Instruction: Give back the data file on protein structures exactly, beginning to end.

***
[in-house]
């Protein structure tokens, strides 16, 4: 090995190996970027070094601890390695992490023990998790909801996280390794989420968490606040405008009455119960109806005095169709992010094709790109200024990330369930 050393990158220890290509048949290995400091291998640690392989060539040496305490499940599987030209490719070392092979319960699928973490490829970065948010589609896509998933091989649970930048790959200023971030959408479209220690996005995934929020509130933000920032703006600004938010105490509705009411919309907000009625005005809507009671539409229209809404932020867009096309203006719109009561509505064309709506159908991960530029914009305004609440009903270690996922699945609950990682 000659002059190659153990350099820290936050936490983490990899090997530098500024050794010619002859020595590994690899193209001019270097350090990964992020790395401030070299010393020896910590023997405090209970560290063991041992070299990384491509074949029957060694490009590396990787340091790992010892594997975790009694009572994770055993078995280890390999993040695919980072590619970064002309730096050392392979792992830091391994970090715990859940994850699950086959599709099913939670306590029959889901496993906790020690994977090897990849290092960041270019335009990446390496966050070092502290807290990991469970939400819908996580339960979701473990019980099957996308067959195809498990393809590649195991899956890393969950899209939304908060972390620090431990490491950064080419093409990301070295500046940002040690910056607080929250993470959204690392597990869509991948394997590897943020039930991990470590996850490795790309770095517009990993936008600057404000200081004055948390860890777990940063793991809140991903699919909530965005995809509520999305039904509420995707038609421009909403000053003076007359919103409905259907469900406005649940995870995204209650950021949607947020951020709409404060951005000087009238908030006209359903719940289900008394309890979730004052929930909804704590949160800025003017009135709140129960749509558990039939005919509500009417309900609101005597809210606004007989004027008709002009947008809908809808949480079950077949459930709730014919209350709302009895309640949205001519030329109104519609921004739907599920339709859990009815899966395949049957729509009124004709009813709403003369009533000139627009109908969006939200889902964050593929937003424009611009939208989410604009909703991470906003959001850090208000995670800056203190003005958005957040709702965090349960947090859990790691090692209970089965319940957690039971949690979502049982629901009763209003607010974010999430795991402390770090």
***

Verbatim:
[in-house]
């Protein structure tokens, strides 16, 4: 090995190996970027070094601890390695992490023990998790909801996280390794989420968490606040405008009455119960109806005095169709992010094709790109200024990330369930 050393990158220890290509048949290995400091291998640690392989060539040496305490499940599987030209490719070392092979319960699928973490490829970065948010589609896509998933091989649970930048790959200023971030959408479209220690996005995934929020509130933000920032703006600004938010105490509705009411919309907000009625005005809507009671539409229209809404932020867009096309203006719109009561509505064309709506159908991960530029914009305004609440009903270690996922699945609950990682 000659002059190659153990350099820290936050936490983490990899090997530098500024050794010619002859020595590994690899193209001019270097350090990964992020790395401030070299010393020896910590023997405090209970560290063991041992070299990384491509074949029957060694490009590396990787340091790992010892594997975790009694009572994770055993078995280890390999993040695919980072590619970064002309730096050392392979792992830091391994970090715990859940994850699950086959599709099913939670306590029959889901496993906790020690994977090897990849290092960041270019335009990446390496966050070092502290807290990991469970939400819908996580339960979701473990019980099957996308067959195809498990393809590649195991899956890393969950899209939304908060972390620090431990490491950064080419093409990301070295500046940002040690910056607080929250993470959204690392597990869509991948394997590897943020039930991990470590996850490795790309770095517009990993936008600057404000200081004055948390860890777990940063793991809140991903699919909530965005995809509520999305039904509420995707038609421009909403000053003076007359919103409905259907469900406005649940995870995204209650950021949607947020951020709409404060951005000087009238908030006209359903719940289900008394309890979730004052929930909804704590949160800025003017009135709140129960749509558990039939005919509500009417309900609101005597809210606004007989004027008709002009947008809908809808949480079950077949459930709730014919209350709302009895309640949205001519030329109104519609921004739907599920339709859990009815899966395949049957729509009124004709009813709403003369009533000139627009109908969006939200889902964050593929937003424009611009939208989410604009909703991470906003959001850090208000995670800056203190003005958005957040709702965090349960947090859990790691090692209970089965319940957690039971949690979502049982629901009763209003607010974010999430795991402390770090």